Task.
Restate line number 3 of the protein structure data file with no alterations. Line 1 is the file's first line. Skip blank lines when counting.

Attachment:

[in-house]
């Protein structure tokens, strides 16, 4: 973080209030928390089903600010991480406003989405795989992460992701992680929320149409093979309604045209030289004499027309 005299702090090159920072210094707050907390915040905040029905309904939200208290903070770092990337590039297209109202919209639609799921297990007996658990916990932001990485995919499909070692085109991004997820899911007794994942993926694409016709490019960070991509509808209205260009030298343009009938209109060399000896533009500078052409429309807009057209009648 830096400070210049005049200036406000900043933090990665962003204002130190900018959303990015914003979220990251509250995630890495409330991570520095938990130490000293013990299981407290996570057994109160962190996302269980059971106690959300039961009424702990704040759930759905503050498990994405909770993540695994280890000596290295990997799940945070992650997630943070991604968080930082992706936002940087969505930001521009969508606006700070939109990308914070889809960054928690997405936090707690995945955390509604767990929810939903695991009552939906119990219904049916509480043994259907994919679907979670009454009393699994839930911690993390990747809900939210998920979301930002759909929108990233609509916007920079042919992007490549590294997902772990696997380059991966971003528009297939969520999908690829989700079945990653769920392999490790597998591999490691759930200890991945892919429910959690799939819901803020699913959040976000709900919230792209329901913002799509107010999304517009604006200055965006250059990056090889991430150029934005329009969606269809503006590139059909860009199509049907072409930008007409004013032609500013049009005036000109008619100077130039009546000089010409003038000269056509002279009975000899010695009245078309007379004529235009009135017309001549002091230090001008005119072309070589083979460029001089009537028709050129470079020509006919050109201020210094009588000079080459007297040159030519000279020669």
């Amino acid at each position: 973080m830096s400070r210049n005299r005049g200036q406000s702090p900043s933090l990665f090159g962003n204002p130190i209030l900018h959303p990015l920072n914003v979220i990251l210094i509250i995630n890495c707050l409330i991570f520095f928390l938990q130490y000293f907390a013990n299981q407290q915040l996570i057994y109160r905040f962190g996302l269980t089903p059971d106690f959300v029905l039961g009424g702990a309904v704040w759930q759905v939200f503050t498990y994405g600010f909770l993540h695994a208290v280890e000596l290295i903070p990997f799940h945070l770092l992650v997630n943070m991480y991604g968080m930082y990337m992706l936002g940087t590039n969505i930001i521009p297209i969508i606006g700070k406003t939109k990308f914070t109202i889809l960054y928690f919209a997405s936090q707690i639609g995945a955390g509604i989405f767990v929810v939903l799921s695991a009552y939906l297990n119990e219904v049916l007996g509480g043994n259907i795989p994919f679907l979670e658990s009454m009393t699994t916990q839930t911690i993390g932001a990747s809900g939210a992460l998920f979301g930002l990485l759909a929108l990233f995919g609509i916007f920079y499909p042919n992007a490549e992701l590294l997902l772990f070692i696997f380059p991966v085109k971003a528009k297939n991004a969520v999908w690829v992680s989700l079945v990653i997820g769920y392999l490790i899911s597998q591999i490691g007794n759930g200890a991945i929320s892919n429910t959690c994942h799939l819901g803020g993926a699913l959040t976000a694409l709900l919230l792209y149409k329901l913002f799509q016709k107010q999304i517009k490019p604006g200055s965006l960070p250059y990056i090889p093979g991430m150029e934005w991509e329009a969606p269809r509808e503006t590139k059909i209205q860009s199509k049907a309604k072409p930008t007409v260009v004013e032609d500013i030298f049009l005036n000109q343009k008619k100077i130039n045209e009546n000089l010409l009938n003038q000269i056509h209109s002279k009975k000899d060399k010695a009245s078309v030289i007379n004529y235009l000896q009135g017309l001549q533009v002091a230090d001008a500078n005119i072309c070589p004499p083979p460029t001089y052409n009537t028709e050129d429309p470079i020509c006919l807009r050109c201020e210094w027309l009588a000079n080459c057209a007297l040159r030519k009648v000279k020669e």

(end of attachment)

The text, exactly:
């Amino acid at each position: 973080m830096s400070r210049n005299r005049g200036q406000s702090p900043s933090l990665f090159g962003n204002p130190i209030l900018h959303p990015l920072n914003v979220i990251l210094i509250i995630n890495c707050l409330i991570f520095f928390l938990q130490y000293f907390a013990n299981q407290q915040l996570i057994y109160r905040f962190g996302l269980t089903p059971d106690f959300v029905l039961g009424g702990a309904v704040w759930q759905v939200f503050t498990y994405g600010f909770l993540h695994a208290v280890e000596l290295i903070p990997f799940h945070l770092l992650v997630n943070m991480y991604g968080m930082y990337m992706l936002g940087t590039n969505i930001i521009p297209i969508i606006g700070k406003t939109k990308f914070t109202i889809l960054y928690f919209a997405s936090q707690i639609g995945a955390g509604i989405f767990v929810v939903l799921s695991a009552y939906l297990n119990e219904v049916l007996g509480g043994n259907i795989p994919f679907l979670e658990s009454m009393t699994t916990q839930t911690i993390g932001a990747s809900g939210a992460l998920f979301g930002l990485l759909a929108l990233f995919g609509i916007f920079y499909p042919n992007a490549e992701l590294l997902l772990f070692i696997f380059p991966v085109k971003a528009k297939n991004a969520v999908w690829v992680s989700l079945v990653i997820g769920y392999l490790i899911s597998q591999i490691g007794n759930g200890a991945i929320s892919n429910t959690c994942h799939l819901g803020g993926a699913l959040t976000a694409l709900l919230l792209y149409k329901l913002f799509q016709k107010q999304i517009k490019p604006g200055s965006l960070p250059y990056i090889p093979g991430m150029e934005w991509e329009a969606p269809r509808e503006t590139k059909i209205q860009s199509k049907a309604k072409p930008t007409v260009v004013e032609d500013i030298f049009l005036n000109q343009k008619k100077i130039n045209e009546n000089l010409l009938n003038q000269i056509h209109s002279k009975k000899d060399k010695a009245s078309v030289i007379n004529y235009l000896q009135g017309l001549q533009v002091a230090d001008a500078n005119i072309c070589p004499p083979p460029t001089y052409n009537t028709e050129d429309p470079i020509c006919l807009r050109c201020e210094w027309l009588a000079n080459c057209a007297l040159r030519k009648v000279k020669e």